UK - Always get it in writing: English Supreme Court finds a contract exists despite lack of written agreement
In March 2010 the Supreme Court handed down its decision in RTS Flexible Systems Ltd (RTS) v Molkerei Alois Muller GmbH & Co KG (Muller)  which clarified that there was a contract between RTS and Muller, despite the agreement being expressed as "subject to contract" and no written contract ever having been signed. In so doing, the Supreme Court highlighted the perils of beginning work without agreeing the precise basis on which that work is to be done and reached a different conclusion from both the Court of Appeal and the High Court.
RTS specialises in the supply of automated machines for packaging and product handling in the food and consumer goods industry. Muller, a well know leading European dairy product supplier, entered into discussions with RTS regarding automating its product re-packaging process. While negotiations were continuing, and before the terms of the contract had been agreed, RTS began work on the basis of a letter of intent and the understanding that ultimately terms would be finalised.
Muller sent RTS the letter of intent in February 2005 setting out a draft contract, providing that the work had to be completed by 30 September 2005 for a price of Ł1.6 million and incorporate Muller's amended standard MF/1 construction contract conditions (MF/1 conditions). The significance of the MF/1 conditions is that they contained provisions on many matters, including limitations on liability and liquidated damages.
By 5 July 2005, substantive agreement had been reached on all major points and a draft final contract was produced, which stated that it would not become effective until each party had executed and exchanged a counterpart. This was never done. Rather, with all the terms having been agreed, the parties proceeded with the project and on 25 August 2005, the agreement was varied in important respects.
A dispute later arose between the parties in relation to the delivery by RTS of certain equipment to Muller. The main issue to be decided by the Supreme Court was whether the parties had entered into a contract following the expiry of the letter of intent and, if so, the terms of that contract.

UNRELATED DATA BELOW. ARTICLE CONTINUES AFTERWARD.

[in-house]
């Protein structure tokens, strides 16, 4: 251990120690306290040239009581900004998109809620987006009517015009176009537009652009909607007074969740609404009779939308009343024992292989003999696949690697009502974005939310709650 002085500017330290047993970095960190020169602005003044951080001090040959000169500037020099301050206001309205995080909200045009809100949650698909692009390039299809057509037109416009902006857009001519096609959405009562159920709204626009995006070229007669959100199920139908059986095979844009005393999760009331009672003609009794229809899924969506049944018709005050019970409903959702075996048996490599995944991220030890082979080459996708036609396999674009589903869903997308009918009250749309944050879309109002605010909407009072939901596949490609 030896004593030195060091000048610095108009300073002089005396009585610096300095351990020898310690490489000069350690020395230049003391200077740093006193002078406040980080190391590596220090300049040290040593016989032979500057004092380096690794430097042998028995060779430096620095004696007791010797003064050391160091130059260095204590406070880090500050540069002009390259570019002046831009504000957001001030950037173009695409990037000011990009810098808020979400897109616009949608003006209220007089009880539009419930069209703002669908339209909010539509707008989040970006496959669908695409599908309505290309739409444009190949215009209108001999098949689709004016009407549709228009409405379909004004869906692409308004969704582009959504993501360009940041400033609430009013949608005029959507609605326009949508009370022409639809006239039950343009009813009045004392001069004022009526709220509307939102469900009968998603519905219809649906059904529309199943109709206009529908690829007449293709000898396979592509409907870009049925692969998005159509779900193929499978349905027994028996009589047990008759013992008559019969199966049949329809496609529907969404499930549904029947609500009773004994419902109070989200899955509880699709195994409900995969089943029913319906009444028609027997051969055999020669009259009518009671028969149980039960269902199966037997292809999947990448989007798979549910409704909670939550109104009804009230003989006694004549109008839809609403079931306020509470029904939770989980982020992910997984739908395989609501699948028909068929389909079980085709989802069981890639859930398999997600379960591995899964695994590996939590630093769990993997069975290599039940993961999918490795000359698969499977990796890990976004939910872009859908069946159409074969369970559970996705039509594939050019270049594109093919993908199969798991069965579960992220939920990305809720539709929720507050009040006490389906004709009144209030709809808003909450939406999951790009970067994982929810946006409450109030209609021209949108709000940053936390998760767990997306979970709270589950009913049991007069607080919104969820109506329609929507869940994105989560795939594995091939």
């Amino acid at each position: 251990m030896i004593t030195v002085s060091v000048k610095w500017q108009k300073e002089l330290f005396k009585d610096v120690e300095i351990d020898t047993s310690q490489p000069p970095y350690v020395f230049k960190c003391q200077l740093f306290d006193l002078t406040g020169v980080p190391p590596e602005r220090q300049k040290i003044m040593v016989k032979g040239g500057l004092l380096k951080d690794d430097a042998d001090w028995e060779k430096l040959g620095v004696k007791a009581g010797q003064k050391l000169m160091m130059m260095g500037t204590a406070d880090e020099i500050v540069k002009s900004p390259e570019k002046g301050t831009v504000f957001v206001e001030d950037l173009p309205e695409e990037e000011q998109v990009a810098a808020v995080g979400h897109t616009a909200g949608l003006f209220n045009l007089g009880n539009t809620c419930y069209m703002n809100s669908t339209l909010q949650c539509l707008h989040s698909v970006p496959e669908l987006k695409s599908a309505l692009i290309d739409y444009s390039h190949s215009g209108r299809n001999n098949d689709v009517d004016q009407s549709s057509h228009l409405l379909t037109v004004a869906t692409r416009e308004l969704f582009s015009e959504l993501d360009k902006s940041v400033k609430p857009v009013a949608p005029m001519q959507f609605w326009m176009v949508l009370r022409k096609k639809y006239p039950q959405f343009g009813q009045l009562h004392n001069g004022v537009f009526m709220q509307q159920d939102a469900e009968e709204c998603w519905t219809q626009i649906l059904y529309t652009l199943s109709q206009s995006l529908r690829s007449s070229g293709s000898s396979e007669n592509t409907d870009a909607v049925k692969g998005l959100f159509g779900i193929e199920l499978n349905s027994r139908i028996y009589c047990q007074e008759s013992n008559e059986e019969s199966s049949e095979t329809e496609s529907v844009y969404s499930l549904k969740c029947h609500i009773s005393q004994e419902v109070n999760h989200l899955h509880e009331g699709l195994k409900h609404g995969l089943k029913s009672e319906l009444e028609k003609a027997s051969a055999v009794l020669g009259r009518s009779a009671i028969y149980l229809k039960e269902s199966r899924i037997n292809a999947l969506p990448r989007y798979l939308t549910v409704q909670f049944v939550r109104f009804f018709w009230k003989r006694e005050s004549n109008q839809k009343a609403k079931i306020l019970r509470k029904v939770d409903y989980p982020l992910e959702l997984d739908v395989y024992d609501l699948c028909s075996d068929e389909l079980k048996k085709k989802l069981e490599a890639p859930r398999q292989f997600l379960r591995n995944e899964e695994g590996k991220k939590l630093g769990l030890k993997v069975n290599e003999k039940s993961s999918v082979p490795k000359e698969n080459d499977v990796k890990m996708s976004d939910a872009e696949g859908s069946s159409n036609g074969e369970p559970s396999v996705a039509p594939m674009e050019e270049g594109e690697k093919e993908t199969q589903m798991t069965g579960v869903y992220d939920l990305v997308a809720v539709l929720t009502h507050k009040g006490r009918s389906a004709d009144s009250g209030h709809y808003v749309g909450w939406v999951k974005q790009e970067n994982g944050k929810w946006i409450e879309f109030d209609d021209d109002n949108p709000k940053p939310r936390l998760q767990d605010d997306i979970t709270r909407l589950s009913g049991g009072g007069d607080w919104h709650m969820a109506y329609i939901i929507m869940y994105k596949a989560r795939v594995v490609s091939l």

The first instance and Court of Appeal proceedings
The judge at first instance found that after expiry of the letter of intent, a new contract had been concluded. He held that the parties had reached full agreement on the essential terms of the contract and that, in view of their performance of those terms. It was unrealistic to suppose that the parties had not intended to create legal relations. However, the contract was based on limited terms. The trial judge declined to find that the contract included the final draft version of the MF/1 conditions, holding that the following counterparts clause prevented this unless and until executed by each party:
"The Contract may be executed in any number of counterparts provided that it shall not become effective until each party has executed a counterpart and exchanged it with the other." (Clause 48)
RTS appealed the judge's conclusions. Finding in favour of RTS, the Court of Appeal overturned the trial judge's decision. It was held that on the wording of the counterparts clause, any contract (not just the MF/1 conditions) was prevented from coming into existence until a written agreement was executed and as a result, no contract had come into existence after termination of the letter of intent.
Muller appealed to the Supreme Court.
The Supreme Court's decision
The Supreme Court reached a different conclusion from both the Court of Appeal and the High Court, Lord Clarke delivering the judgement of the court to which all of its members contributed.